The Lady and the Little Fox Fur by Violette Leduc

Translated by Derek Coltman

Reviewed by Karen Langley

There’s been a buzz recently about Penguin’s (re?) launch of their European Writers series, with the first two books by Mercè Rodoreda and Cesare Pavese garnering much online attention. The series has been described as an initiative to promote European literature to British readers; radical, perhaps, in the current volatile political climate, but definitely laudable.

One should never look at what one loves too early in the morning – the things we love are too fragile so early in the day, as fragile as the thread a spider is spinning at the edge of a wood.

The third book to be issued is by an author who shot to prominence briefly in the latter part of the 20th century, as much I think from the fact that she was endorsed by Simone de Beauvoir as by anything else. Violette Leduc produced a number of novels, considered to be autobiographical, which were promoted in lurid covers and with lurid blurb. Back in the day, it seems, championing female sexuality was perhaps considered problematic. However, the short work issued here has a different focus to Leduc’s longer books and may well be being offered to the public now to help them find a way into the writings of Violette Leduc.

Leduc (1907-1972) had a troubled childhood (her relationship with her mother was particularly complex) and suffered all her life from low self-esteem. Despite this, she managed to carve herself a literary life, mixing with such luminaries as Simone de Beauvoir (who encouraged her to write), Albert Camus (who published her first novel, L’Asphyxie), Jean-Paul Sartre, Jean Cocteau and Jean Genet. Her transgressive works courted controversy because of her explicit writings about lesbianism. However, this slim book moves into very different territory.

The Lady and the Little Fox Fur is set in Paris, Leduc’s stomping ground, and tells the story of an ageing, impoverished woman and her relationship to the fox fur of the title, as well as to her surroundings and the city in which she lives. The woman is dismissed as old at the age of 60 (something which seems rather unusual in this day and age, where old age is reckoned to be much later than that) and described as “handling her sixtieth year as lightly as we touch the lint when dressing a wound.” And the woman is starving; any funds she comes into get spent on riding the metro, as at least this assuages her hunger for company. Living in poverty, owing money and scraping an existence, the one possession which gives her any joy is the fox fur, discovered when she was grubbing in bins for food.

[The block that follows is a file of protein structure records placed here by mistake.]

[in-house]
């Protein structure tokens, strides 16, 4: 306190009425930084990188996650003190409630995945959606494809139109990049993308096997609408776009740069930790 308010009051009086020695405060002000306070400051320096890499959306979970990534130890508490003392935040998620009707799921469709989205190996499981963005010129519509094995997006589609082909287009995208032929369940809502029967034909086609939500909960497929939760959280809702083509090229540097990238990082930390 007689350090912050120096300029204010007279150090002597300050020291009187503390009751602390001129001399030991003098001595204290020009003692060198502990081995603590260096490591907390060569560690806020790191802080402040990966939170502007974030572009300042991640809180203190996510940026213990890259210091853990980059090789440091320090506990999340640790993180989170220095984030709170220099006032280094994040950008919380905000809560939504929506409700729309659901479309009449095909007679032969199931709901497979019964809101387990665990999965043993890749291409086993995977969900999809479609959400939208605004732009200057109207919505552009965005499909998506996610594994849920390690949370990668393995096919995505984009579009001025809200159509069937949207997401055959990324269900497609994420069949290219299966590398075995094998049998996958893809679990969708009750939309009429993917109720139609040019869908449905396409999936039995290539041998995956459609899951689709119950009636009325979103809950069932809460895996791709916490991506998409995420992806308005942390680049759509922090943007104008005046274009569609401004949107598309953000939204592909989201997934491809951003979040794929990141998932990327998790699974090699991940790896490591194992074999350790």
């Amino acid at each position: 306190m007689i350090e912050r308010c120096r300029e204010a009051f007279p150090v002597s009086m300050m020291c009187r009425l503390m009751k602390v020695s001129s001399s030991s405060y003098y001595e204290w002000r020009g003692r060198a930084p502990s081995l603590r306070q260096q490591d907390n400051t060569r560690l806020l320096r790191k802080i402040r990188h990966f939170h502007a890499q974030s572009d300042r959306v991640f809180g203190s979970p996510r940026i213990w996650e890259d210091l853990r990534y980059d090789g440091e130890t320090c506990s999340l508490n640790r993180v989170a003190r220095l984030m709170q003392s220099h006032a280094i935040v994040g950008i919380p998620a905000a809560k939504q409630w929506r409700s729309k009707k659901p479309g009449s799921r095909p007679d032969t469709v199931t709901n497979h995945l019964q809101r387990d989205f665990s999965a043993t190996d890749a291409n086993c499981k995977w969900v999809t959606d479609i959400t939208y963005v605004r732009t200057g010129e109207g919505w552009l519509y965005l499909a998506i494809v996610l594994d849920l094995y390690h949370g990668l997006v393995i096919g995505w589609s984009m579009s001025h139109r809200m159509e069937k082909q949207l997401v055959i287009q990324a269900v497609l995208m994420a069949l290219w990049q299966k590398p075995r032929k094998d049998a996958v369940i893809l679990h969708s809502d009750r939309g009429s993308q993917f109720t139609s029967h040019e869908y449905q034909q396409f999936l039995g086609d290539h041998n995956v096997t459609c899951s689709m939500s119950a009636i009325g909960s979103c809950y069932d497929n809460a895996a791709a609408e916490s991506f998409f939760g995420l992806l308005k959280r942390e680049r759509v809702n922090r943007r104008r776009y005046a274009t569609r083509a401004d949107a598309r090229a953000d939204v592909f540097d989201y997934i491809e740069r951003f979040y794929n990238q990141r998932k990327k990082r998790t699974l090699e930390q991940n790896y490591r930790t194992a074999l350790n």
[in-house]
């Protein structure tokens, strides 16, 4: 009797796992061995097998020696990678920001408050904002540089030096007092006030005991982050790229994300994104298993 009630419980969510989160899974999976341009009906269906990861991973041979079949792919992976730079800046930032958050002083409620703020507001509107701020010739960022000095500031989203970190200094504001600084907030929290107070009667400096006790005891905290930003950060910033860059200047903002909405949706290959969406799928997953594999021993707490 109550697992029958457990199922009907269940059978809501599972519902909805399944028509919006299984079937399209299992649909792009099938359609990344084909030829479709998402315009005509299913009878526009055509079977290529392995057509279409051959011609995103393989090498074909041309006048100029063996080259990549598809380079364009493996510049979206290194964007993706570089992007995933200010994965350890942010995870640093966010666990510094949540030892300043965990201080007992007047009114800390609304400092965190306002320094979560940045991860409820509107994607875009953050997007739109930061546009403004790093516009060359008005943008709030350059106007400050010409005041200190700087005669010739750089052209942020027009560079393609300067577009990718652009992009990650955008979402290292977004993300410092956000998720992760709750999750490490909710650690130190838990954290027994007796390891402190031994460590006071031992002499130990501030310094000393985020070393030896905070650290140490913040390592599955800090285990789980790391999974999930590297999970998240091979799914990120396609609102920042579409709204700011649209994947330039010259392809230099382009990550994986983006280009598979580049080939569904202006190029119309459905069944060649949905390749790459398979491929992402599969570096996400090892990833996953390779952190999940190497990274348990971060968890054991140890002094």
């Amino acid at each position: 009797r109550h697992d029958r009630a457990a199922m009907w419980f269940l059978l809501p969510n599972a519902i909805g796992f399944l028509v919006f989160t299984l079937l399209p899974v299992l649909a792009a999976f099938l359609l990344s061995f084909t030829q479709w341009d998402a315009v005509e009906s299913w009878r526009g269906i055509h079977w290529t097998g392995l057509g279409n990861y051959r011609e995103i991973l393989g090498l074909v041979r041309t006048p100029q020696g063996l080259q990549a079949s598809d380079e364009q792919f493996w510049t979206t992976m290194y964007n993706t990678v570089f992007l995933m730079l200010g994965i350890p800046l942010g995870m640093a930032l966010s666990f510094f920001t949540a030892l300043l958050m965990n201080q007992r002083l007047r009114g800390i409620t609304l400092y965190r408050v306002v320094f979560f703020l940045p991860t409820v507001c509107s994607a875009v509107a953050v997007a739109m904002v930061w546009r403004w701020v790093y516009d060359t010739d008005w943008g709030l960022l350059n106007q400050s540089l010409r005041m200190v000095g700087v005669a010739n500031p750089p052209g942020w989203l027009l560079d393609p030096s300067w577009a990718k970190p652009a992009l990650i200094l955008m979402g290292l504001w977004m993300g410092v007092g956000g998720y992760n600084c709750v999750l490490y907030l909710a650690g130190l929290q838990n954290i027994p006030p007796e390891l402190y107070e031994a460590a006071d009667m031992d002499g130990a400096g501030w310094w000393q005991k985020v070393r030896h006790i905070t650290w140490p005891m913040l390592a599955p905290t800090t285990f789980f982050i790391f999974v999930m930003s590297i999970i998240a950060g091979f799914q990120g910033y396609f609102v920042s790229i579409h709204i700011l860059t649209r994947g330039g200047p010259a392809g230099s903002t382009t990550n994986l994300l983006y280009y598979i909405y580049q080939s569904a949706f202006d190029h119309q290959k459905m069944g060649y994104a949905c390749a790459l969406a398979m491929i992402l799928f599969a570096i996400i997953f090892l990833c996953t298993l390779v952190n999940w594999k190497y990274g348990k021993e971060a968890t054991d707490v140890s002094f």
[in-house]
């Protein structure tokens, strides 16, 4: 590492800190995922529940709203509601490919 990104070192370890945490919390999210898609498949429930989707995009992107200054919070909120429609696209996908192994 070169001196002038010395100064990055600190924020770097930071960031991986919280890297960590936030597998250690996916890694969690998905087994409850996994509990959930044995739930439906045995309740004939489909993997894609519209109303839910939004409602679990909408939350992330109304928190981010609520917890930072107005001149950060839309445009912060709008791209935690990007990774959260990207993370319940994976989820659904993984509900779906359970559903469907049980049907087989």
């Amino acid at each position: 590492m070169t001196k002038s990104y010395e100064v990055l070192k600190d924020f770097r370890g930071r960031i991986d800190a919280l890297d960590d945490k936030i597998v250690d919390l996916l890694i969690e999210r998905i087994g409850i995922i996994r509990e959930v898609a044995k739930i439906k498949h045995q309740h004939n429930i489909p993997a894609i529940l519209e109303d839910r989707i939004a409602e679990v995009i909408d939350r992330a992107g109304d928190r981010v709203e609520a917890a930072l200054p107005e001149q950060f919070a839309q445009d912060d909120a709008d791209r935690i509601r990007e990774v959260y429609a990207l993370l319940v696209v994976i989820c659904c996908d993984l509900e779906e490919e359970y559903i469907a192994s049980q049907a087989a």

To grow old is to wrap ourselves up well so we can wander warmly through our private catacombs.

The fox fur becomes her treasures, described in passionate terms, almost regarded as a living entity. Therefore, the prospect of having to sell it to avoid starvation is agonising, but one the woman considers, and we follow her attempts to do so – but will she succeed?

Living was simple: it was no more than a few habitual actions strung onto a routine.

The Lady and the Little Fox Fur is an elegant and captivating novella, which captures the simplification of existence as you age, where life is reduced to the essentials as you realise that much of what came before is simply unnecessary baggage. The woman survives with next to nothing, on the edge of total starvation, and that heightened state may be represented by the impressionistic, almost hallucinatory prose of the story. Events merge together, lines are blurred, until it’s often unclear as to when these things happened or if they happened at all. It’s an unusual, experimental format that lingers in the mind long after the reading experience has finished, and the ambiguity of the end heightens that mood. You can exist on almost nothing, it seems, particularly as you age.

The Penguin release is a beautiful volume with French flaps and a stunning cover image; they really are pushing the boat out with these books. The foreword is by Deborah Levy who seems at pains to reiterate that Leduc’s writing is ‘peculiar’, a word she uses more than once and which grated a little with me. Well, is Leduc peculiar? I guess that would depend on your perspective. If you’re a chick-lit kind of reader, I think it would seem so. But if you’ve read widely and read outside the boxes people try to impose on literature, Leduc is going to be intriguing, entertaining, thought-provoking and thoroughly individual – and that, to my mind, is a very good thing!

Karen Langley blogs at kaggsysbookishramblings and dreams of Paris gone by.

Violette Leduc, The Lady and the Little Fox Fur (Penguin, 2018). 978-1999981501, 80pp, paperback.

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5 thoughts on “The Lady and the Little Fox Fur by Violette Leduc

  1. Pingback: A controversial lost feminist author? @shinynewbooks | Kaggsy's Bookish Ramblings

  2. What an unhelpful comment: loads of the most wonderful books in the world might be considered peculiar to some!

    • Well, I thought so too – and the repetition almost came across as if she was apologising for the book, which did seem a little odd in the foreword! Some of my favourite books are probably classes as peculiar! 😀

  3. That sounds fascinating. Excellent review and I’m off to try to find this book. As you probably are fully aware 60 was “very old” for most classes at that time. In the 1930s the USA set Social Security to being at age 65–the average age of death! Today it seems like middle age (well, it does to me at age 56).

    • It’s certainly fascinating, and there is some beautifully descriptive prose. I do love books that step outside the box. And yes – as I edge ever closer to 60 I’m happy that nowadays it’s not regarded as being one foot in the grave! ;D

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